Two New Blocks

Posted in The Week That Was on October 5, 2007

By Brian David-Marshall

Brian David-Marshall is a New York–based game designer who has been involved with Magic since 1994, when he started organizing tournaments and ran a Manhattan game store. Since then, he has been a judge, a player, and one of the longest-tenured columnists on, as he enters his second decade writing for the site. He is also the Pro Tour Historian and one of the commentators for the Pro Tour.

LorwynI always look forward to the release of new Magic set but never more so than when it is the first peek at a brand new block. There are new cards, mechanics, theories and decks but more than anything the release of a new set means I actually get to play some Magic and write about it, as opposed to watching from the sidelines. Playing Magic held additional meaning for me at this past weekend's Lorwyn Prerelease beyond being the first opportunity for players to get a look at the new cards. It marked my last chance to play Magic in the building Neutral Ground—the store I founded in 1995—has occupied since 1997.

After the Sunday Prerelease Neutral Ground closed its doors at 122 West 26th Street and did not reopen on Monday. Never fear though, they are merely taking two weeks off to finish the work on their snazzy new ground-floor location at 15 West 37th Street (I guess Magic wasn't the only thing getting a new block this fall). Neutral Ground originally opened on the ninth floor of a building around the corner from the 26th street location. We were not sure if a store built around having tons of space to play games would be successful and hedged our bets against the steep New York real estate prices by climbing nine stories above street level.


Did the Prerelease whet your Lorwyn appetite? Are boggarts, flamekin, and faeries haunting your dreams? Thankfully the Release Events are only a week away. Click on the links below to find a store near you running Release Events on October 12-14:
When New York's Magic community followed us upstairs (sometimes literally when the world's scariest elevator was not working), we knew that we had something special on our hands. Within a couple of years we moved to an even bigger space, which is where the store has remained even after changing ownership six years back. Neutral Ground will reopen in time for the Lorwyn Release Events taking place next weekend, finally in a store-front location with just as much play space—if not more—as the previous location.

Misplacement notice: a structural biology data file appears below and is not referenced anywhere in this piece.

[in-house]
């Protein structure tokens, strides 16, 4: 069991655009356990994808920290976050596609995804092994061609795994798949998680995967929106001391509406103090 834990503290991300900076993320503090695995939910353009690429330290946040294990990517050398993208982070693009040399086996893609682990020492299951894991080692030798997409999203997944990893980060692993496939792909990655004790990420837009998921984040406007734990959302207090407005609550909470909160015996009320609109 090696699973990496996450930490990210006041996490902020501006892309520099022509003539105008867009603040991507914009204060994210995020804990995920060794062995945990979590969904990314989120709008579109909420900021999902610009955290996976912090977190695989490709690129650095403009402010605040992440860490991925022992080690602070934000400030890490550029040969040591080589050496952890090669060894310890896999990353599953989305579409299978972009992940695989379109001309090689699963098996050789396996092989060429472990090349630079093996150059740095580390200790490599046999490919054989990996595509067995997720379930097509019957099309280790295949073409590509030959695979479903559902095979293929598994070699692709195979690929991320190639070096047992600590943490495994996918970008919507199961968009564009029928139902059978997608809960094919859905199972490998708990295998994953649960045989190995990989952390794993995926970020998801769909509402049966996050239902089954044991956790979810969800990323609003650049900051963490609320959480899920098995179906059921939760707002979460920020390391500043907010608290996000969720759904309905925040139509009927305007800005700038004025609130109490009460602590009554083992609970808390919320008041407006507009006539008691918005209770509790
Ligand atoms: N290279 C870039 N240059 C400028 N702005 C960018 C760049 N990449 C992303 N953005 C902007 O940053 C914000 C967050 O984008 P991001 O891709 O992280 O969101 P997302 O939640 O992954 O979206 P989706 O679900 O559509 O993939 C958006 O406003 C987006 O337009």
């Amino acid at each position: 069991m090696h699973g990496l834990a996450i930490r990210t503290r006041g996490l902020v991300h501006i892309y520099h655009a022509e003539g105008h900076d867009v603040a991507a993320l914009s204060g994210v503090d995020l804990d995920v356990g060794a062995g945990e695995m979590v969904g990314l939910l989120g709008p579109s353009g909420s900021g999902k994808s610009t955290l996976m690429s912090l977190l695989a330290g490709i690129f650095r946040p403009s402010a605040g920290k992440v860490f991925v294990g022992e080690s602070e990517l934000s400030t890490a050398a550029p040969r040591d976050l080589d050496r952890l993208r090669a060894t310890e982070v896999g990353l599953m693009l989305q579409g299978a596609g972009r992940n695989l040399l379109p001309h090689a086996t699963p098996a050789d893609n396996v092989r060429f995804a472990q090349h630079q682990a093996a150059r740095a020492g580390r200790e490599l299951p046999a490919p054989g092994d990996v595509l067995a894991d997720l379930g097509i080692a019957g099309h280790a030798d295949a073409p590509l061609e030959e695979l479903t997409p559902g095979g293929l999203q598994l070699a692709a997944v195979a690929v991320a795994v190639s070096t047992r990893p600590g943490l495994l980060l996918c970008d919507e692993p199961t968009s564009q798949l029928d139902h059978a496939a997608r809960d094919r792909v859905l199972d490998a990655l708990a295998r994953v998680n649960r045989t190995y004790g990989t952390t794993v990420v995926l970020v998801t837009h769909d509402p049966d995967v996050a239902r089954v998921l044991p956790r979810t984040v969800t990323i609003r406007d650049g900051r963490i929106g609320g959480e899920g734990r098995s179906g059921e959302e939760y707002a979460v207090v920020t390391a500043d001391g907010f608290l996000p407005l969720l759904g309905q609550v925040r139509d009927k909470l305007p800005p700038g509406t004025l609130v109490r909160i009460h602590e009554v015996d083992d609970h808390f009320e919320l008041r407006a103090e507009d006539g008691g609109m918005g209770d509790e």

I know from the virtual bag of mail that greets me after each Prerelease Primer that many of you find it difficult to travel to the large Prerelease tournaments. Release Events are the nutritional equivalent if you can manage to wait until the product goes on sale. Stores all over the world hold these events and there is almost certainly one within a reasonable distance from where you live. If you have not played with Lorwyn cards yet I urge you to head to your local in store tournament next weekend. Go here to find a complete list of stores holding Release Events.

With some practical experience under my belt, I can even give you a look at two different card pools and talk a little bit about some essential tricks and tribes you will want to be on top of for those tournaments. Here is the Sealed Deck I built, along with the cards I did not play from my first tournament on the weekend.


Sealed Deck #1

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Two things were clear to me when I looked at this pool. The first was that with two Tarfire and two Lash Out and Brion Stoutarm—the violent half-brother of the Loxodon Hierarch—I would be playing red and at least splashing white. The other was that I had no idea as to how to correctly build this deck. White did not look strong enough to complement the red removal. Had I pulled a card pool with the more aggressive Kithkin cards, they would have given me a perfect excuse to try to stay within two colors.

Tarfire and Lash OutIt was one of the first options I considered since white offered additional removal with Neck Snap and Oblivion Ring but I did not like the deck when I laid it out. I was relying on two Kithkin Greathearts as my early game without many cheap giants or changelings to turn them on and no Kithkin tribal cards. I did have enough mana fixing—the Twig, the Grotto, and the Vivid Meadow—that it allowed me to splash the white cards I wanted to play without having to play the ones that I did not.

Red and white were sorted out but I remained torn about whether to play green or black as my second color—and I am still conflicted as to what the right answer is. I ended up playing the black because of the Tarfire engine it gave me (granted, it was only a two-cylinder model but I am a sucker for the synergy). The Boggart Harbinger allowed me to find a Tarfire while the Boggart Birth Rite could act as a third copy by returning the goblin instant from the graveyard. There were also the Hornet Harassers that played well with the Stoutarm and Eyeblight's Ending playing the role of Terror.

In hindsight I could have easily played green with little trade off. I thought there were only seven green cards that I wanted to have maindeck—2 Seedguide Ash, Cloudcrown Oak, Rootgrapple, Bog-Strider Ash, Leaf Gilder, and the bombtastic Epic Proportions—but I would have easily added Spring Cleaning to the list as I think I will always run enchantment removal in this format if for nothing else than Oblivion Ring. One Oakgnarl Warrior would have rounded out that color and would have provided a nice suite of beef for Brion to show off his throwing arm with. Leaf Gilder would have offset some of the higher casting costs, as would flinging a Seedguide Ash.

The big downside to the swap was giving up Eyeblight's Ending for a spell that cannot kill a creature in Rootgrapple, but with the Vivid land and Twig I may have been able to splash the fourth color or bring it in for games two and three if needed. There was no denying that I ended up playing with a substandard suite of creatures in black and although I was able to kill almost everything my round-one opponent threw at me when we settled in to play off the top of our decks...everything in his deck towered over the creatures on top of my library. Of course making Vigor on turn five in two of the three games did not hurt matters at all for him.